In the late 1970s, when the Supreme Court realized that a woman might eventually be appointed, the court changed the way it referred to the justices from "Mr. Justice" to just "Justice."
Obviously, there are some changes that will have to be made for a woman president. Will people call her "Madam President" at press conferences? What will people call her husband? And so on. And I mean beyond the usual jokes about having her finger on the nuclear button at "that time of the month" -- jokes that were prevalent when Geraldine Ferraro ran for VP in 1984.
These questions will have to be answered. Because She-Who-Must-Not-Be-Named is not the only woman who could become president in the next couple of election cycles.
In fact, Drudge reports (thanks to Tom Maguire and The Anchoress) that ABC is going to air "Commander-in-Chief" this fall, a series about the challenges facing the first female president. Drudge notes that Geena Davis, a Democratic party activist, will play the president.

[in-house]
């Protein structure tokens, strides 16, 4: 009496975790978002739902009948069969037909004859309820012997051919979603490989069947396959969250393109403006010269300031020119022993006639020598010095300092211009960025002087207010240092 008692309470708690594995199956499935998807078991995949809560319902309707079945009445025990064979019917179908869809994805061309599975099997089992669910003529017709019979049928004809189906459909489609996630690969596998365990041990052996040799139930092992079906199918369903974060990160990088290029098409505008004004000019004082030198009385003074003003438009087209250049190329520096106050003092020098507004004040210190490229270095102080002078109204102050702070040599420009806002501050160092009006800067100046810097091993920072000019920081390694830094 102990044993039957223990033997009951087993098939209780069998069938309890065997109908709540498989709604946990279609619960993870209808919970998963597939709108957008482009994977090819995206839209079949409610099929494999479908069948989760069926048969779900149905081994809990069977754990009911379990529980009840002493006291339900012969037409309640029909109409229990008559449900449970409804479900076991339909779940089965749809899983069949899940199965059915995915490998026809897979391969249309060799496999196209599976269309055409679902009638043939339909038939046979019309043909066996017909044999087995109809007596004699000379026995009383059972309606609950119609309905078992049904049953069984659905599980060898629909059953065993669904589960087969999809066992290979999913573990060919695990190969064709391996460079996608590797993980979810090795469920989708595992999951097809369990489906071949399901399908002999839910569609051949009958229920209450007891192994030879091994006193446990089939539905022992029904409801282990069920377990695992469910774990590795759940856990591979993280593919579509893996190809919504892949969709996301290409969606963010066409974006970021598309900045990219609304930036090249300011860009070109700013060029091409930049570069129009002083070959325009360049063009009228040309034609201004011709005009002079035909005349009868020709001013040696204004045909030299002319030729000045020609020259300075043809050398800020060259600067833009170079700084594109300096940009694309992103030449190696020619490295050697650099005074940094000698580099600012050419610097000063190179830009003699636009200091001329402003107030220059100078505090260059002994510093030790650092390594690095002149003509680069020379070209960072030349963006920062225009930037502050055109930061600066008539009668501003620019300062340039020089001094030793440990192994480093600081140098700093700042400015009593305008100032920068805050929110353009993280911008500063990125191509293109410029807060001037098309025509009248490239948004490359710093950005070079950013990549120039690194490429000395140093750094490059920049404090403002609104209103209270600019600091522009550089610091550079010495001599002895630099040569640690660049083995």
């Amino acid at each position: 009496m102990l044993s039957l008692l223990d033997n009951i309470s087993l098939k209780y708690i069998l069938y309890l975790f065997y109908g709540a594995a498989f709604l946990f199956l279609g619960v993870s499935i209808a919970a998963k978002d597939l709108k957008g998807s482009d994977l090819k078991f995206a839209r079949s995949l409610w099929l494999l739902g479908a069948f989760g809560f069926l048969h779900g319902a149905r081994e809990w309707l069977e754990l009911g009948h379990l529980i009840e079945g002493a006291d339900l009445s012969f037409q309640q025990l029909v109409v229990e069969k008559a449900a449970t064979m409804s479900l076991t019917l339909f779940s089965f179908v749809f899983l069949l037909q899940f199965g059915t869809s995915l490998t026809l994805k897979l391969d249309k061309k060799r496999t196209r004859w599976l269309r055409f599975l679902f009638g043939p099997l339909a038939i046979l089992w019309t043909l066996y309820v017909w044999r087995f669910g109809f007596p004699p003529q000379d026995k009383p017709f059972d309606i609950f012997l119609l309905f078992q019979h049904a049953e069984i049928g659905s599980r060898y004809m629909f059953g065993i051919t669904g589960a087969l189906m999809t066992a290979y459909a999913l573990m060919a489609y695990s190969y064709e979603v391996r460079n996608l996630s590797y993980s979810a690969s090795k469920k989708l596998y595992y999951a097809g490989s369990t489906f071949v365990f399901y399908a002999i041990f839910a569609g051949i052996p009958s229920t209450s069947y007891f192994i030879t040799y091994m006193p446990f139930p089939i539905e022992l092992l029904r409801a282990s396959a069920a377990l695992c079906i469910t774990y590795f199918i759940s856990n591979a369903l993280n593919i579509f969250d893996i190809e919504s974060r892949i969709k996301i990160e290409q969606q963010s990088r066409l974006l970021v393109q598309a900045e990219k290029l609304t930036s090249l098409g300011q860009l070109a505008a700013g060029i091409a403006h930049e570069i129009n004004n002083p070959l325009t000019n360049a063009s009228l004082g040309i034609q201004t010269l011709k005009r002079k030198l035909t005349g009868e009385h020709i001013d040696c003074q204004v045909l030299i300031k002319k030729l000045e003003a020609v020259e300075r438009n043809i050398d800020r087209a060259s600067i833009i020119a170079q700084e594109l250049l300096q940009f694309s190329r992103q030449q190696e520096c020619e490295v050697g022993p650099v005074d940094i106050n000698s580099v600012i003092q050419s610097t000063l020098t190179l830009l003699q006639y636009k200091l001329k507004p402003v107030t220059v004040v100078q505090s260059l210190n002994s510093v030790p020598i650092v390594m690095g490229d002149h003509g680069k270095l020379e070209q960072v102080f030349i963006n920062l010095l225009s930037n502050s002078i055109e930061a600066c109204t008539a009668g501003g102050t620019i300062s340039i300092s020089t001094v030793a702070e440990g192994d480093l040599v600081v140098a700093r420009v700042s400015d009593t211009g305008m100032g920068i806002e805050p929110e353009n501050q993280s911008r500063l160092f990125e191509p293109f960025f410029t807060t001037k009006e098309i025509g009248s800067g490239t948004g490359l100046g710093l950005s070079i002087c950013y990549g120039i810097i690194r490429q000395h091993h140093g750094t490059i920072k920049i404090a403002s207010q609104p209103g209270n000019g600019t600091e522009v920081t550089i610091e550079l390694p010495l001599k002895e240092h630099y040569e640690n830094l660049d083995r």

The Anchoress is appropriately cynical about the show, which she expects to "present a completely non-threatening, moderate, centrist character with very little to say that actually means anything." She adds:
Start showing the American people a female president. Make her likeable. Tug the heartstrings. Use the emotions. Let them make an association in their minds with WARMTH, and COMPETENCE.My question is aesthetic, and I don't mean that in a bad way. If this Geena Davis (the photo used by Drudge) is the president --
Because America must be softened up to the idea, in time for Hillary to win in ‘08. Hollywood has always been at the Clintons' beck and call.
the question necessarily arises: Is a president allowed to show cleavage? I've re-read Article II of the Constitution, and, sad to say, it is completely silent on the issue. We need an answer somehow, and we can't get an advisory opinion from the Supreme Court.
At least half the population of the country demands to know.